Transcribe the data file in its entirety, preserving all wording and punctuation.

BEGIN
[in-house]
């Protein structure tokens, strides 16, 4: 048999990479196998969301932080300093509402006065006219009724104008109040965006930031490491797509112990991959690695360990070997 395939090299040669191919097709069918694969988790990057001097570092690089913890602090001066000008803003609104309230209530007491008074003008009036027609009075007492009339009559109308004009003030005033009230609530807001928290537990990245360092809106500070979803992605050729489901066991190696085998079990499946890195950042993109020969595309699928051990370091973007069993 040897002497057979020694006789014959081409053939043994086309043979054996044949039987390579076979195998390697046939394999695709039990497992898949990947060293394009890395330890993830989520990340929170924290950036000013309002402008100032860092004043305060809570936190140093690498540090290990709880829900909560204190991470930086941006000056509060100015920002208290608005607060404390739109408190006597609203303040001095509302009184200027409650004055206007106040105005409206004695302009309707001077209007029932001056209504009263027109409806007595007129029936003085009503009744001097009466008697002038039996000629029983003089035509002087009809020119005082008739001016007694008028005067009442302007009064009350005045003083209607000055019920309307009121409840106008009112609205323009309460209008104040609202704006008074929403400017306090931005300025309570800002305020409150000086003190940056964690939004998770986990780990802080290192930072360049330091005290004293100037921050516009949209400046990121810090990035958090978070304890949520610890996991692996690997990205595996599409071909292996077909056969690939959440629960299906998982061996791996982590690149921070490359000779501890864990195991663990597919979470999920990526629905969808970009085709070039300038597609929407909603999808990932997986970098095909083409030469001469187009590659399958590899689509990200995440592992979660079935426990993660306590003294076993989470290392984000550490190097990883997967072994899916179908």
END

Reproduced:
[in-house]
């Protein structure tokens, strides 16, 4: 048999990479196998969301932080300093509402006065006219009724104008109040965006930031490491797509112990991959690695360990070997 395939090299040669191919097709069918694969988790990057001097570092690089913890602090001066000008803003609104309230209530007491008074003008009036027609009075007492009339009559109308004009003030005033009230609530807001928290537990990245360092809106500070979803992605050729489901066991190696085998079990499946890195950042993109020969595309699928051990370091973007069993 040897002497057979020694006789014959081409053939043994086309043979054996044949039987390579076979195998390697046939394999695709039990497992898949990947060293394009890395330890993830989520990340929170924290950036000013309002402008100032860092004043305060809570936190140093690498540090290990709880829900909560204190991470930086941006000056509060100015920002208290608005607060404390739109408190006597609203303040001095509302009184200027409650004055206007106040105005409206004695302009309707001077209007029932001056209504009263027109409806007595007129029936003085009503009744001097009466008697002038039996000629029983003089035509002087009809020119005082008739001016007694008028005067009442302007009064009350005045003083209607000055019920309307009121409840106008009112609205323009309460209008104040609202704006008074929403400017306090931005300025309570800002305020409150000086003190940056964690939004998770986990780990802080290192930072360049330091005290004293100037921050516009949209400046990121810090990035958090978070304890949520610890996991692996690997990205595996599409071909292996077909056969690939959440629960299906998982061996791996982590690149921070490359000779501890864990195991663990597919979470999920990526629905969808970009085709070039300038597609929407909603999808990932997986970098095909083409030469001469187009590659399958590899689509990200995440592992979660079935426990993660306590003294076993989470290392984000550490190097990883997967072994899916179908």